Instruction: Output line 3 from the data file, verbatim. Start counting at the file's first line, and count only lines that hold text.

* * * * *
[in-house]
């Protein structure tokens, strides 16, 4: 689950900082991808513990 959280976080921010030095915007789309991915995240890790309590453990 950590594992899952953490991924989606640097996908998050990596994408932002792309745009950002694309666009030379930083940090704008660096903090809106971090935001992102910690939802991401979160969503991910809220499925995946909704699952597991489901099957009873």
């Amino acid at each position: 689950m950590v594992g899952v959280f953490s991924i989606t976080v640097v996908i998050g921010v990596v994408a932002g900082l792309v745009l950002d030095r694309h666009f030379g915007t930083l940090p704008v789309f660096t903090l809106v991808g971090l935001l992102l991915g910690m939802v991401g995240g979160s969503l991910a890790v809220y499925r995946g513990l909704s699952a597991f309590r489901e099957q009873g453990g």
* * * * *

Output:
């Amino acid at each position: 689950m950590v594992g899952v959280f953490s991924i989606t976080v640097v996908i998050g921010v990596v994408a932002g900082l792309v745009l950002d030095r694309h666009f030379g915007t930083l940090p704008v789309f660096t903090l809106v991808g971090l935001l992102l991915g910690m939802v991401g995240g979160s969503l991910a890790v809220y499925r995946g513990l909704s699952a597991f309590r489901e099957q009873g453990g």